UK Navy’s Daring-class destroyer HMS Duncan suffers propulsion failure

27 November 2016 (Last Updated November 27th, 2016 18:30)

The UK Royal Navy’s Type 45 Daring-class destroyer HMS Duncan had to be reportedly towed back to the port after it suffered a "total propulsion failure” off the Devon coast.

UK Navy’s Daring-class destroyer HMS Duncan suffers propulsion failure

The UK Royal Navy’s Type 45 Daring-class destroyer HMS Duncan had to be reportedly towed back to the port after it suffered a "total propulsion failure” off the Devon coast.

The destroyer was on its way from Davenport naval base to participate in a series of Nato maritime wargames, alongside Spanish, Portuguese and German warships, reported the Telegraph.

A Royal Navy spokesperson was quoted by the Telegraph as saying: “HMS Duncan experienced technical issues and will resume operations once a full assessment has taken place.”

"HMS Duncan experienced technical issues and will resume operations once a full assessment has taken place."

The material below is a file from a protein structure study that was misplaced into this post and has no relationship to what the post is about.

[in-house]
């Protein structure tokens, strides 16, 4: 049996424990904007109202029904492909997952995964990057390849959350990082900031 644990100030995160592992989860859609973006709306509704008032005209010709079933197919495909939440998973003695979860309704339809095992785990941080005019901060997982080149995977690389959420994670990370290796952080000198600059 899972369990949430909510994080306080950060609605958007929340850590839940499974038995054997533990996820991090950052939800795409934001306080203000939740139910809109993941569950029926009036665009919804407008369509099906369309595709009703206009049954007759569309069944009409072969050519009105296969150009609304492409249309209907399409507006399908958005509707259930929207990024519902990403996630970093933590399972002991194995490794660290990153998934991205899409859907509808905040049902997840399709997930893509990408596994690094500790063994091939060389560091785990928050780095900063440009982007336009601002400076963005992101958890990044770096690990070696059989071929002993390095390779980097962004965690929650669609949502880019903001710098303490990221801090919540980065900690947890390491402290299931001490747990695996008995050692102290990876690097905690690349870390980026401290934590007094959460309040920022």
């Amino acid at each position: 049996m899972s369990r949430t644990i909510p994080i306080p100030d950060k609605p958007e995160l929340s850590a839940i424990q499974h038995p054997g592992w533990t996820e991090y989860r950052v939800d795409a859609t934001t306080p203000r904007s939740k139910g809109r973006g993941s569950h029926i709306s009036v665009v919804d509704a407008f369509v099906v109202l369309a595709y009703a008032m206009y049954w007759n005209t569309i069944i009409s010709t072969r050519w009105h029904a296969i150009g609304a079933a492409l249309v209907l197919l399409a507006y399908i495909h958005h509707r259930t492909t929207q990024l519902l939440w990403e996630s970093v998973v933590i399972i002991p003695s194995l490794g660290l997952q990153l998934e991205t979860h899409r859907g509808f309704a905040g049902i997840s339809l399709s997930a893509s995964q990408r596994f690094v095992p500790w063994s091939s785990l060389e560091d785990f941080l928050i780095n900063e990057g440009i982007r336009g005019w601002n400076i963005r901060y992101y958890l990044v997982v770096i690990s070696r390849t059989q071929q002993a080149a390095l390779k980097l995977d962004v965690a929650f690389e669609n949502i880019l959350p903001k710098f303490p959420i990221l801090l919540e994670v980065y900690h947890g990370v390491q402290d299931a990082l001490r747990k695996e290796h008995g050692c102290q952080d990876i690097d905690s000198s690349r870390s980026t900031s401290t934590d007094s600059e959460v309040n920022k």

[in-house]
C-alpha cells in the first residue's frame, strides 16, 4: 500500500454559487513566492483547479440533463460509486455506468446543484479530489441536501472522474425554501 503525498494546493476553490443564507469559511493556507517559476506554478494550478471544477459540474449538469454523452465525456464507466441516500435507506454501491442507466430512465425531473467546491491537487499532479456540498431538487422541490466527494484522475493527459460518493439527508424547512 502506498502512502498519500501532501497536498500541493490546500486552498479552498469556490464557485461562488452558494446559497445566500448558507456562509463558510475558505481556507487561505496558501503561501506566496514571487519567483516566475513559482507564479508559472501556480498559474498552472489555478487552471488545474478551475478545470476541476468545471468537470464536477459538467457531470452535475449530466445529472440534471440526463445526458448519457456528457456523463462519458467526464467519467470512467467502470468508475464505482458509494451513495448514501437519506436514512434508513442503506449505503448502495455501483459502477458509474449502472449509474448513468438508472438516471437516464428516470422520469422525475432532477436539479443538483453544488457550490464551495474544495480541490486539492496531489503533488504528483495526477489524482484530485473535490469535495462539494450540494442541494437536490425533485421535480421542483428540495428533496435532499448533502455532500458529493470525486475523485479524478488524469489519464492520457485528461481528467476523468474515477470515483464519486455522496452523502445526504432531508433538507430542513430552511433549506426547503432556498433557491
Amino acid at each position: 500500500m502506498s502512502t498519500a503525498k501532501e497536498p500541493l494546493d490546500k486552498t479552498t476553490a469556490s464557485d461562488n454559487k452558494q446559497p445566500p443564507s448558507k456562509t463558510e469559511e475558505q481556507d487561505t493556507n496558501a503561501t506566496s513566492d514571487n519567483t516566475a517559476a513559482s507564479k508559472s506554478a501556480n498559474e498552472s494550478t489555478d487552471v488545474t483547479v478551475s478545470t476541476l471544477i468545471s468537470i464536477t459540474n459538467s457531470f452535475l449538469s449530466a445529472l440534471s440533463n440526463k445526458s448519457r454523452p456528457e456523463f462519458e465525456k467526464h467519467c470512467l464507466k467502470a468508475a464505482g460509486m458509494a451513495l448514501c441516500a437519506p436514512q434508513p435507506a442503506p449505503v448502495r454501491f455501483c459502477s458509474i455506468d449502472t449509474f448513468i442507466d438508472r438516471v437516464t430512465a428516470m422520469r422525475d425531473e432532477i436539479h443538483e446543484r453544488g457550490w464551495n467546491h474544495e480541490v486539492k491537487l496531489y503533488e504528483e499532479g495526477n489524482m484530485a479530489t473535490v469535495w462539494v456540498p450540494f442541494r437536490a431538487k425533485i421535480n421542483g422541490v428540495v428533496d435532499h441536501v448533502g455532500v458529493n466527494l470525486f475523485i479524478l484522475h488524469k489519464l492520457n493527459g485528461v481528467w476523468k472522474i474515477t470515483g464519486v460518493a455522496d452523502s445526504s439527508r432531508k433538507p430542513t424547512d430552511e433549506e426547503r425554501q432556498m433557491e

The ship’s propulsion system breakdown was triggered by an electrical failure, which also affected the vessel’s weapon systems, reported the Liberal.

Built by BAE Systems, the Royal Navy’s six Type 45 destroyers have experienced more than 5,000 engine faults with total loss of propulsion, as well as electrical failure, reported Forces.

The first-in-class HMS Daring suffered a power failure in the Atlantic on its maiden deployment in 2009, and the HMS Dauntless left a training drill owing to power outage in 2014.

Earlier this year, the Ministry of Defence (MoD) confirmed performing repairs on all six Daring class warships to ensure their full functionality.